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(DV) Rahkonen: Exposing the Real Culprit in the "Illegal Immigration" Controversy







April 10 National Day of Action & Rally for Immigrant Rights: 
Exposing the Real Culprit in the “Illegal Immigrant” Controversy 
by Dennis Rahkonen
April 10, 2006

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Who rips off the Third World through resource theft and sweatshop employment, plus usurious lending, leaving native populaces incapable of proper development, and bereft of the ability to rise above chronic, devastating poverty? 

Capitalist profiteers. 
Who, therefore, selfishly creates the underlying conditions that drive vast numbers of migrants to come to the United States to try to simply survive? 
Capitalist profiteers. 
Who then takes cruel advantage of them once they’re here, seizing upon their desperate status to pay them next to nothing?  
Capitalist profiteers. 
Who manipulates the immigrant issue to make many Americans think their declining quality of life -- resulting chiefly from aggressive union busting and rightwing stonewalling on direly needed federal minimum wage hikes, or an actual living wage -- is caused by “those Mexicans?” 
Capitalist profiteers. 
Who’s scared to death that all their divisive demagoguery will be revealed, allowing a multi-racial working class with an all-for-one, one-for-all outlook to gain the necessary clout that only standing united can achieve, forcing  thieves in corporate/financial power to accede to economic justice or be kicked into the trash bin of history? 
Capitalist profiteers. 
Sorry for being repetitive. But we can’t permit any misidentification of our mutual enemy. 
Granny and Gramps were maligned immigrants, too 
Every slander currently being directed against Mexican and Central American undocumented immigrants was used, in turn, during the successive waves of European migration that brought our forebears to this land. 
Arriving Poles, Finns, Italians, Slovaks, the Irish, etc., were all accused of being uneducated, uncouth, dishonest “job stealers” by those already here. 
Furthermore, your grandparents and mine would likely have been “illegal” if the Atlantic were as easy to wade as the Rio Grande. (They were seen as exactly that, in any case, by this land's native inhabitants.)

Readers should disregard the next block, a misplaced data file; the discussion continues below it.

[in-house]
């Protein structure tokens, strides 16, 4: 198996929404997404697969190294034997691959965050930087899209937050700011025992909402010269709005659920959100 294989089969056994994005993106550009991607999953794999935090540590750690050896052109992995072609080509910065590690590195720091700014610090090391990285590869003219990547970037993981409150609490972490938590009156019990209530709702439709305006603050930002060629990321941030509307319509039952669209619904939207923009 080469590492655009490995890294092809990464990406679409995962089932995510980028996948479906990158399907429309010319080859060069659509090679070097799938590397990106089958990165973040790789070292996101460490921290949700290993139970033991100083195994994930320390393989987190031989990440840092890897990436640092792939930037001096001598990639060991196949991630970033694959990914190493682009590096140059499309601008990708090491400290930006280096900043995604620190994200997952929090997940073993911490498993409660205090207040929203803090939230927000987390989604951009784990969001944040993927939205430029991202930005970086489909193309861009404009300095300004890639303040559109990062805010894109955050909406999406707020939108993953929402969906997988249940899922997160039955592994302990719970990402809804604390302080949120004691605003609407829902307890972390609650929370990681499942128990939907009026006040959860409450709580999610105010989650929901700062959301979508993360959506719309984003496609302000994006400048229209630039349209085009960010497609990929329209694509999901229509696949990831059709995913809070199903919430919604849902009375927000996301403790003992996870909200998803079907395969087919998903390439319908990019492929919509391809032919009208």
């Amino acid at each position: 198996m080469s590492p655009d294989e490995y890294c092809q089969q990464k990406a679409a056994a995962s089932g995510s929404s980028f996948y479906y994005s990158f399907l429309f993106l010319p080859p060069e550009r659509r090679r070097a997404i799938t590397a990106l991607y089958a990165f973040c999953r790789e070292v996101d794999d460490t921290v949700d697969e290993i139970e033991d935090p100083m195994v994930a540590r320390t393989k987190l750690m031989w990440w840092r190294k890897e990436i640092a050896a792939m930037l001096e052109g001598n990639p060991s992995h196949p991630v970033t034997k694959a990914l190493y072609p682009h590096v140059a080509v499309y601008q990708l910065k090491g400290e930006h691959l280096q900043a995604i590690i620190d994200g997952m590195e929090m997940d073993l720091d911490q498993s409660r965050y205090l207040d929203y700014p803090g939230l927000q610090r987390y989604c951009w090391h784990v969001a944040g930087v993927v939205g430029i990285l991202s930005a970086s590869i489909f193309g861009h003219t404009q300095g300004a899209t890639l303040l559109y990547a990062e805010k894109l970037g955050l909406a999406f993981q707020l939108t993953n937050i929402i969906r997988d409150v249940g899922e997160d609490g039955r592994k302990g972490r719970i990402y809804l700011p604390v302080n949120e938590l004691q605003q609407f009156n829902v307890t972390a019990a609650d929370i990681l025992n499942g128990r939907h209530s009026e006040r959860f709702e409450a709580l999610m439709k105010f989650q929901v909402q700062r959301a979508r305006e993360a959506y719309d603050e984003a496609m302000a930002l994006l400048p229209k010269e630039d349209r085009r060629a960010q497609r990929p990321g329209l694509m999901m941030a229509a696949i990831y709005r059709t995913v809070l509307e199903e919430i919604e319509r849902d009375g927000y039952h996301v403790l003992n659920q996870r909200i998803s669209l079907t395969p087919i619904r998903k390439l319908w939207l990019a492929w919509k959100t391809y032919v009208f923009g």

Despite constant Robber Baron efforts to pit one nationality against another, workers from our grandparents’ day ultimately saw through Machiavellian profiteers’ smokescreens. 
Beginning before the Haymarket Massacre of 1886 and extending past the great industrial organizing drives in the Depression years, immigrants overcame diversionary ploys contrived by their plundering bosses... to unite across ethnic and racial lines and jointly fight for the common good. 
Their tenacious struggle -- always rooted in militant trade unionism -- finally achieved the broad working class prosperity that came to prevail in America, until reactionary Reaganism began to dismantle those hard-won gains.  
What immigrant-led progressivism attained back then -- namely the high-water mark of ordinary people’s good life -- can be repeated in the present era, provided we aren’t duped by discriminatory, decidedly racist appeals designed to separate us and thereby weaken our combined might. 
Fight poverty, not immigrants 
Undocumented immigrants, being impoverished, experience the same negatives and dysfunction that afflict all poor populaces everywhere. Yes, there are immigrant street gangs and drug trafficking. The same problems exist, however, in predominantly Black inner city cores, desolate Indian reservations, and wrong-side-of-the-tracks white neighborhoods where teenagers face dead-end, low-wage futures. 
But it’s wrong to make sweeping generalizations. No demographic in our country is exclusively, or even mostly, criminal. Furthermore, it’s entrenched poverty, not skin color or ethnicity, that generates socially harmful trends. If you cut a man, expect him to bleed. Stop cutting. Commit to social and economic justice -- fair and equal chances for meaningful gain for everyone -- and the problems go away. 
But instigators of the anti-immigrant frenzy aren’t interested in being fair. The viciousness of their willfully evil scapegoating is identical to Nazi propaganda blaming all of Germany’s failings on Jews. 
For example, the fact that impoverished souls from south of the border have significant health problems, including some communicable diseases that have been eliminated in affluent regions, is being used to foster almost a Bird Flu level of hysteria.